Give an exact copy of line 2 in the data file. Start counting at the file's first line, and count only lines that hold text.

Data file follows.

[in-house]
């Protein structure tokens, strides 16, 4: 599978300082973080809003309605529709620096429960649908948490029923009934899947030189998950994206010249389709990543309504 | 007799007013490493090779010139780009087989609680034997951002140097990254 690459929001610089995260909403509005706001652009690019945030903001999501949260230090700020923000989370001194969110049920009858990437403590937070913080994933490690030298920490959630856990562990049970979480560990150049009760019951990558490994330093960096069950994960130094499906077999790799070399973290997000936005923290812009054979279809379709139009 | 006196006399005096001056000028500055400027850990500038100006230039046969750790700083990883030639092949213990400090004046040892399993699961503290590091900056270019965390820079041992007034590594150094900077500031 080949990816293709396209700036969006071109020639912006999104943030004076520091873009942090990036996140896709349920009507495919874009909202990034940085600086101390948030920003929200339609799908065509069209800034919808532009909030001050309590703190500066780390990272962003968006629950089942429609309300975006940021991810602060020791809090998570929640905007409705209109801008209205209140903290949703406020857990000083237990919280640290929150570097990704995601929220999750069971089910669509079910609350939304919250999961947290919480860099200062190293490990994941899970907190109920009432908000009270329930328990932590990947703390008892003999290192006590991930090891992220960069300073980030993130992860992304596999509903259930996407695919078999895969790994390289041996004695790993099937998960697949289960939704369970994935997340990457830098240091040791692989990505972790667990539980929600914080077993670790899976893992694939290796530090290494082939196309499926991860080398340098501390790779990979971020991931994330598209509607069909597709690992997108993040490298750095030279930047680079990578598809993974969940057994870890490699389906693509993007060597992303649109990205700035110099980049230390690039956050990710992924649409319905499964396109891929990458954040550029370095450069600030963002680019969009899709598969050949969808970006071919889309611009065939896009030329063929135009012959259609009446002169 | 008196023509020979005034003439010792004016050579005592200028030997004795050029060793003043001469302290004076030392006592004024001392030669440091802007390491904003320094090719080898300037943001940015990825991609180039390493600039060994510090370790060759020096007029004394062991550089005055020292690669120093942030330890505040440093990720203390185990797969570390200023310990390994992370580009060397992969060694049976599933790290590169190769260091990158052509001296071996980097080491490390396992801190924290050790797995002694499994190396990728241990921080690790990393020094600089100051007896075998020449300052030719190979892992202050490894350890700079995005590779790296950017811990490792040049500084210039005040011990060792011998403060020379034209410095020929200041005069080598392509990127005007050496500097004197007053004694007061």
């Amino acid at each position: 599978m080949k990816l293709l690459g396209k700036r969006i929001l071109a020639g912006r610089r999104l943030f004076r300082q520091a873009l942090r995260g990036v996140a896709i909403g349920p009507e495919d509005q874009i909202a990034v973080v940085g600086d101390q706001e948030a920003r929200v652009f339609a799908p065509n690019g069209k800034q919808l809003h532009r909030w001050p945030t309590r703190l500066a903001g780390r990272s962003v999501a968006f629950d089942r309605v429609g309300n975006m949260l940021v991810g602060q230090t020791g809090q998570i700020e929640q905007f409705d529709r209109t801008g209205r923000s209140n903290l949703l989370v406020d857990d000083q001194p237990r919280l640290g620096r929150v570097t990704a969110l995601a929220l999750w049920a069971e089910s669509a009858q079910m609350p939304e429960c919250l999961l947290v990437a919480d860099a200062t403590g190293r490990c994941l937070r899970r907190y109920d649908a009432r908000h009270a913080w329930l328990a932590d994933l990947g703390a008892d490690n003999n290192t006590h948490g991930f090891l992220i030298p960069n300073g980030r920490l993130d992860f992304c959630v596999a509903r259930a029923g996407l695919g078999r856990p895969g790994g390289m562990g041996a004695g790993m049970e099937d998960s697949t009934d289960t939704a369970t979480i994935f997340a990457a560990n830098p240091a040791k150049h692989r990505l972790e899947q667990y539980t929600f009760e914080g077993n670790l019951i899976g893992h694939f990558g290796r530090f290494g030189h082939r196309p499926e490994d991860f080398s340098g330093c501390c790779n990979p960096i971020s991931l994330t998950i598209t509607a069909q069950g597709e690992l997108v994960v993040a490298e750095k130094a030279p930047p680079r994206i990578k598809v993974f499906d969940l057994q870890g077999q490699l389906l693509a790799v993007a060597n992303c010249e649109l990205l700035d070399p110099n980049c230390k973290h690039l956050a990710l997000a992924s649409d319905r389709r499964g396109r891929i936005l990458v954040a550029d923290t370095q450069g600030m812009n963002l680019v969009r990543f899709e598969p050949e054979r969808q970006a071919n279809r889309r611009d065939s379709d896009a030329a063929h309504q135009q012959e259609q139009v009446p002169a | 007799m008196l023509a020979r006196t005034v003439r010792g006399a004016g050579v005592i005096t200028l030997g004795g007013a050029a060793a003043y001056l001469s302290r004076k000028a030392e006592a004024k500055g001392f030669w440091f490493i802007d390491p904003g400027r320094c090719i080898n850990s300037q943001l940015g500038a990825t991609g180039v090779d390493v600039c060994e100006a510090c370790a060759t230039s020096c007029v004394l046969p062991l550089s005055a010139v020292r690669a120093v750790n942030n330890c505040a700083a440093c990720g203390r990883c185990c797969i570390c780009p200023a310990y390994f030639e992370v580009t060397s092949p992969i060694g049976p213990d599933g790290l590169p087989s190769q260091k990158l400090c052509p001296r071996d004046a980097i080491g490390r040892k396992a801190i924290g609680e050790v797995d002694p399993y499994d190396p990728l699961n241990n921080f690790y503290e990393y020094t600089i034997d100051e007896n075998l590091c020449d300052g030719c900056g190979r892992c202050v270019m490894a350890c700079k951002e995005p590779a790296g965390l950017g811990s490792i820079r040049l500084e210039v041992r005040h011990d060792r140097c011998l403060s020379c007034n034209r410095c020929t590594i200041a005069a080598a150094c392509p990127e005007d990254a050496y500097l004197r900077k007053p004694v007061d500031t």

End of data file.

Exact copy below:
């Protein structure tokens, strides 16, 4: 599978300082973080809003309605529709620096429960649908948490029923009934899947030189998950994206010249389709990543309504 | 007799007013490493090779010139780009087989609680034997951002140097990254 690459929001610089995260909403509005706001652009690019945030903001999501949260230090700020923000989370001194969110049920009858990437403590937070913080994933490690030298920490959630856990562990049970979480560990150049009760019951990558490994330093960096069950994960130094499906077999790799070399973290997000936005923290812009054979279809379709139009 | 006196006399005096001056000028500055400027850990500038100006230039046969750790700083990883030639092949213990400090004046040892399993699961503290590091900056270019965390820079041992007034590594150094900077500031 080949990816293709396209700036969006071109020639912006999104943030004076520091873009942090990036996140896709349920009507495919874009909202990034940085600086101390948030920003929200339609799908065509069209800034919808532009909030001050309590703190500066780390990272962003968006629950089942429609309300975006940021991810602060020791809090998570929640905007409705209109801008209205209140903290949703406020857990000083237990919280640290929150570097990704995601929220999750069971089910669509079910609350939304919250999961947290919480860099200062190293490990994941899970907190109920009432908000009270329930328990932590990947703390008892003999290192006590991930090891992220960069300073980030993130992860992304596999509903259930996407695919078999895969790994390289041996004695790993099937998960697949289960939704369970994935997340990457830098240091040791692989990505972790667990539980929600914080077993670790899976893992694939290796530090290494082939196309499926991860080398340098501390790779990979971020991931994330598209509607069909597709690992997108993040490298750095030279930047680079990578598809993974969940057994870890490699389906693509993007060597992303649109990205700035110099980049230390690039956050990710992924649409319905499964396109891929990458954040550029370095450069600030963002680019969009899709598969050949969808970006071919889309611009065939896009030329063929135009012959259609009446002169 | 008196023509020979005034003439010792004016050579005592200028030997004795050029060793003043001469302290004076030392006592004024001392030669440091802007390491904003320094090719080898300037943001940015990825991609180039390493600039060994510090370790060759020096007029004394062991550089005055020292690669120093942030330890505040440093990720203390185990797969570390200023310990390994992370580009060397992969060694049976599933790290590169190769260091990158052509001296071996980097080491490390396992801190924290050790797995002694499994190396990728241990921080690790990393020094600089100051007896075998020449300052030719190979892992202050490894350890700079995005590779790296950017811990490792040049500084210039005040011990060792011998403060020379034209410095020929200041005069080598392509990127005007050496500097004197007053004694007061």